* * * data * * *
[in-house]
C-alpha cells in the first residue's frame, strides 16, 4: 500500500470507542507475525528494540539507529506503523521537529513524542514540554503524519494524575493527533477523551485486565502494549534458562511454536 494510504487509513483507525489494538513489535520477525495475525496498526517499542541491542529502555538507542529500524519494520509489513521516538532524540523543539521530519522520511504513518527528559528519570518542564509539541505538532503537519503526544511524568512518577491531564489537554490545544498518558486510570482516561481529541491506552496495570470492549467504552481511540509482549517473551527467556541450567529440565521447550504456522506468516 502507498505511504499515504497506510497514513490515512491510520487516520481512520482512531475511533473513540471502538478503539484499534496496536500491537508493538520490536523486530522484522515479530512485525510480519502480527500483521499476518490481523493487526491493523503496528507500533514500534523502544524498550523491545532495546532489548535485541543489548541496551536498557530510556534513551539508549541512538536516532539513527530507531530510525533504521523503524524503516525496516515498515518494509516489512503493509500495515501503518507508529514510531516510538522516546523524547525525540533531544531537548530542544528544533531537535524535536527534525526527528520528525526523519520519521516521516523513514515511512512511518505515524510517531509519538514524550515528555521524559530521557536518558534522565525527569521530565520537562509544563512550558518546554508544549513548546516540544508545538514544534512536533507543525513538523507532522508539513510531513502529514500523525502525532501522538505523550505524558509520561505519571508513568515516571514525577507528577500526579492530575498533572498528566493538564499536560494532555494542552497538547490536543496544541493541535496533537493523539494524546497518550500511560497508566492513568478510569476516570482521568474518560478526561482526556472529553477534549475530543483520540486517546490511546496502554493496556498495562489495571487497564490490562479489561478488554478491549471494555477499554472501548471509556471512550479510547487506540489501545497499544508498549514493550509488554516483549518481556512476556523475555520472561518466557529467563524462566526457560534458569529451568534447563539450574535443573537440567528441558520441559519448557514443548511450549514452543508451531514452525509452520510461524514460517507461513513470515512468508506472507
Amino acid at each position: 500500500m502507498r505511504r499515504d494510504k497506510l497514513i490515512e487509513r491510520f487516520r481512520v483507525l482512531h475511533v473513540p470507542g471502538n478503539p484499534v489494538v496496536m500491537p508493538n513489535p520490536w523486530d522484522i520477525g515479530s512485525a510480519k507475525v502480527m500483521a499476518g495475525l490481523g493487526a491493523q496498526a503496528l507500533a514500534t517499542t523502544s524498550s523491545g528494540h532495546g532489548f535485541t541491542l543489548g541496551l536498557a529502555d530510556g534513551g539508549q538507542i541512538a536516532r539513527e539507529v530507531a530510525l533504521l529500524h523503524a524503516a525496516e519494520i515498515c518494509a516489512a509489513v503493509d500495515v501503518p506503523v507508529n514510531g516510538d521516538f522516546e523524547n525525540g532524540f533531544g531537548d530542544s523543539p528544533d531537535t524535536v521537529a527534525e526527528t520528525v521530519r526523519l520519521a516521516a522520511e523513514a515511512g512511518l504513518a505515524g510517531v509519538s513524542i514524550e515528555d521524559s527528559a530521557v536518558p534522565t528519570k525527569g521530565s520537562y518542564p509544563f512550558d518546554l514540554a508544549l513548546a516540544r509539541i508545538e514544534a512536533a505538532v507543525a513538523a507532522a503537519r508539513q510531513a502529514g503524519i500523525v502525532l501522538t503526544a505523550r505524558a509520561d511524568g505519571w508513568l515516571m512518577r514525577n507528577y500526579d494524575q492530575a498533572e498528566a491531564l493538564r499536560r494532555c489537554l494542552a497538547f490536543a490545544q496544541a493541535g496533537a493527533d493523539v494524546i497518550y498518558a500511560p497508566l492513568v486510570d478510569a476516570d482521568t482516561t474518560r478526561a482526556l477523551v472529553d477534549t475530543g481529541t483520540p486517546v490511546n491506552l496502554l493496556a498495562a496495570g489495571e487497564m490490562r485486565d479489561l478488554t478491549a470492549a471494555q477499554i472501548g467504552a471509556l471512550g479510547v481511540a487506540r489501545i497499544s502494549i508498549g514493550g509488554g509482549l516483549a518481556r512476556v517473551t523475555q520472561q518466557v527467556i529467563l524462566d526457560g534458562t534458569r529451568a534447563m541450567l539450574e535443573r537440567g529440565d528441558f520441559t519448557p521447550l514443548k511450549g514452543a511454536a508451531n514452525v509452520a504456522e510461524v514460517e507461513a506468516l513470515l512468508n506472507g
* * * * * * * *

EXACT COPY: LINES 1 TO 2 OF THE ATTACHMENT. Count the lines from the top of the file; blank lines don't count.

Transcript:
[in-house]
C-alpha cells in the first residue's frame, strides 16, 4: 500500500470507542507475525528494540539507529506503523521537529513524542514540554503524519494524575493527533477523551485486565502494549534458562511454536 494510504487509513483507525489494538513489535520477525495475525496498526517499542541491542529502555538507542529500524519494520509489513521516538532524540523543539521530519522520511504513518527528559528519570518542564509539541505538532503537519503526544511524568512518577491531564489537554490545544498518558486510570482516561481529541491506552496495570470492549467504552481511540509482549517473551527467556541450567529440565521447550504456522506468516 502507498505511504499515504497506510497514513490515512491510520487516520481512520482512531475511533473513540471502538478503539484499534496496536500491537508493538520490536523486530522484522515479530512485525510480519502480527500483521499476518490481523493487526491493523503496528507500533514500534523502544524498550523491545532495546532489548535485541543489548541496551536498557530510556534513551539508549541512538536516532539513527530507531530510525533504521523503524524503516525496516515498515518494509516489512503493509500495515501503518507508529514510531516510538522516546523524547525525540533531544531537548530542544528544533531537535524535536527534525526527528520528525526523519520519521516521516523513514515511512512511518505515524510517531509519538514524550515528555521524559530521557536518558534522565525527569521530565520537562509544563512550558518546554508544549513548546516540544508545538514544534512536533507543525513538523507532522508539513510531513502529514500523525502525532501522538505523550505524558509520561505519571508513568515516571514525577507528577500526579492530575498533572498528566493538564499536560494532555494542552497538547490536543496544541493541535496533537493523539494524546497518550500511560497508566492513568478510569476516570482521568474518560478526561482526556472529553477534549475530543483520540486517546490511546496502554493496556498495562489495571487497564490490562479489561478488554478491549471494555477499554472501548471509556471512550479510547487506540489501545497499544508498549514493550509488554516483549518481556512476556523475555520472561518466557529467563524462566526457560534458569529451568534447563539450574535443573537440567528441558520441559519448557514443548511450549514452543508451531514452525509452520510461524514460517507461513513470515512468508506472507